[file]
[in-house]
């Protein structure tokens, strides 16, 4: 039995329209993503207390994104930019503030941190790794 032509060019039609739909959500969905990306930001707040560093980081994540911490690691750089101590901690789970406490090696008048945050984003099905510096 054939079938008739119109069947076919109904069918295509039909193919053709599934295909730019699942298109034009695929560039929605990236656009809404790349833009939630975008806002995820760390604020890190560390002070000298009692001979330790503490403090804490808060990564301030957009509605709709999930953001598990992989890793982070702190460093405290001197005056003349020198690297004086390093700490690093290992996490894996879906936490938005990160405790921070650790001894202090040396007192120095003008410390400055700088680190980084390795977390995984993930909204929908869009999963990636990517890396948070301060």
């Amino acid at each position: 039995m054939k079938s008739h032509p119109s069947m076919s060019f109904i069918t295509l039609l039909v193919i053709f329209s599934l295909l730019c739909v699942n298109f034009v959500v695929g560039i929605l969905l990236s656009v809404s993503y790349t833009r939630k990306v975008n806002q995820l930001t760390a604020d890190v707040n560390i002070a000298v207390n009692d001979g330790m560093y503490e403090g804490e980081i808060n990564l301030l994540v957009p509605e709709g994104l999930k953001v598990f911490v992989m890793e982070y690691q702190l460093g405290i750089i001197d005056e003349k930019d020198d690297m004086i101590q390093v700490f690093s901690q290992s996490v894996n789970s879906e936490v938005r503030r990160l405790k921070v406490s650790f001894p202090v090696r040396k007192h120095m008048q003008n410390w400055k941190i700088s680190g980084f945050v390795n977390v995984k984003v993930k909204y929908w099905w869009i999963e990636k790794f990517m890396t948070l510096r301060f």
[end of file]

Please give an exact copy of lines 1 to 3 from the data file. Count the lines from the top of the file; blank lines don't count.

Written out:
[in-house]
């Protein structure tokens, strides 16, 4: 039995329209993503207390994104930019503030941190790794 032509060019039609739909959500969905990306930001707040560093980081994540911490690691750089101590901690789970406490090696008048945050984003099905510096 054939079938008739119109069947076919109904069918295509039909193919053709599934295909730019699942298109034009695929560039929605990236656009809404790349833009939630975008806002995820760390604020890190560390002070000298009692001979330790503490403090804490808060990564301030957009509605709709999930953001598990992989890793982070702190460093405290001197005056003349020198690297004086390093700490690093290992996490894996879906936490938005990160405790921070650790001894202090040396007192120095003008410390400055700088680190980084390795977390995984993930909204929908869009999963990636990517890396948070301060």
């Amino acid at each position: 039995m054939k079938s008739h032509p119109s069947m076919s060019f109904i069918t295509l039609l039909v193919i053709f329209s599934l295909l730019c739909v699942n298109f034009v959500v695929g560039i929605l969905l990236s656009v809404s993503y790349t833009r939630k990306v975008n806002q995820l930001t760390a604020d890190v707040n560390i002070a000298v207390n009692d001979g330790m560093y503490e403090g804490e980081i808060n990564l301030l994540v957009p509605e709709g994104l999930k953001v598990f911490v992989m890793e982070y690691q702190l460093g405290i750089i001197d005056e003349k930019d020198d690297m004086i101590q390093v700490f690093s901690q290992s996490v894996n789970s879906e936490v938005r503030r990160l405790k921070v406490s650790f001894p202090v090696r040396k007192h120095m008048q003008n410390w400055k941190i700088s680190g980084f945050v390795n977390v995984k984003v993930k909204y929908w099905w869009i999963e990636k790794f990517m890396t948070l510096r301060f």